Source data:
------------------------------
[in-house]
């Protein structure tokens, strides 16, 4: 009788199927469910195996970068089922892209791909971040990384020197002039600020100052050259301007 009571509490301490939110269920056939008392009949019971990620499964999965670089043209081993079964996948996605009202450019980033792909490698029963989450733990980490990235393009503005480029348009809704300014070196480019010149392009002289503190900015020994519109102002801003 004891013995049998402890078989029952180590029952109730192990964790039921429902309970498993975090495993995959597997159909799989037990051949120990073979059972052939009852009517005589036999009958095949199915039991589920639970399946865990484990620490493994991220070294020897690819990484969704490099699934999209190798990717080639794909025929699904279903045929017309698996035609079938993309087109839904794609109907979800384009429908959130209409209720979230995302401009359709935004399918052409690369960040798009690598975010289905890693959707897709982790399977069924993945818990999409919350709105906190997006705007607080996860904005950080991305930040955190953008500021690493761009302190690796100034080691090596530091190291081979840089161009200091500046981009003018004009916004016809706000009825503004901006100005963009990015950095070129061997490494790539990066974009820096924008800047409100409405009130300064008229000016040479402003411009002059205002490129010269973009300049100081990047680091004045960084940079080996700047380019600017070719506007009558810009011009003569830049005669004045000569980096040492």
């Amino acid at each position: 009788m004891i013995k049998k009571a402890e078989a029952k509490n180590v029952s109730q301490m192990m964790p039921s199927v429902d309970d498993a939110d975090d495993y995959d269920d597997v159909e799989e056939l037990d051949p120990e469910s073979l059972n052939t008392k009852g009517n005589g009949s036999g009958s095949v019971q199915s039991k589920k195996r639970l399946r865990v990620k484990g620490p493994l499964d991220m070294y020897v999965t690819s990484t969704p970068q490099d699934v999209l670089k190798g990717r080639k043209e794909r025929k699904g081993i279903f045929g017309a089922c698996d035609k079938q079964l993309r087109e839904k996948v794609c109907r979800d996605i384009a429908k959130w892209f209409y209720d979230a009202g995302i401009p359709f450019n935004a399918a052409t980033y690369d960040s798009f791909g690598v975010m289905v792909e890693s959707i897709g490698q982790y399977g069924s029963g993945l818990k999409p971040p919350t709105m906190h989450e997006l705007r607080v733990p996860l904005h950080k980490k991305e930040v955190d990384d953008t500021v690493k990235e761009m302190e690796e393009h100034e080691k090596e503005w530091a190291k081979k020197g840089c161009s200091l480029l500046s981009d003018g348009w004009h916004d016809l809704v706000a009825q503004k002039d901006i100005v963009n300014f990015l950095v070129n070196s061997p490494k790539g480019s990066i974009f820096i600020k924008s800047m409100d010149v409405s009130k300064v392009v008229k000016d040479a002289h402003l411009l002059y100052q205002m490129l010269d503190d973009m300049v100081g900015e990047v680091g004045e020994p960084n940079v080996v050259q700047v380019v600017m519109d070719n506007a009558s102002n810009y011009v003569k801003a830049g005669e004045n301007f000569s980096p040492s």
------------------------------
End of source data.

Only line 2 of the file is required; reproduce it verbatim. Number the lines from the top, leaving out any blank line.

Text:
């Protein structure tokens, strides 16, 4: 009788199927469910195996970068089922892209791909971040990384020197002039600020100052050259301007 009571509490301490939110269920056939008392009949019971990620499964999965670089043209081993079964996948996605009202450019980033792909490698029963989450733990980490990235393009503005480029348009809704300014070196480019010149392009002289503190900015020994519109102002801003 004891013995049998402890078989029952180590029952109730192990964790039921429902309970498993975090495993995959597997159909799989037990051949120990073979059972052939009852009517005589036999009958095949199915039991589920639970399946865990484990620490493994991220070294020897690819990484969704490099699934999209190798990717080639794909025929699904279903045929017309698996035609079938993309087109839904794609109907979800384009429908959130209409209720979230995302401009359709935004399918052409690369960040798009690598975010289905890693959707897709982790399977069924993945818990999409919350709105906190997006705007607080996860904005950080991305930040955190953008500021690493761009302190690796100034080691090596530091190291081979840089161009200091500046981009003018004009916004016809706000009825503004901006100005963009990015950095070129061997490494790539990066974009820096924008800047409100409405009130300064008229000016040479402003411009002059205002490129010269973009300049100081990047680091004045960084940079080996700047380019600017070719506007009558810009011009003569830049005669004045000569980096040492």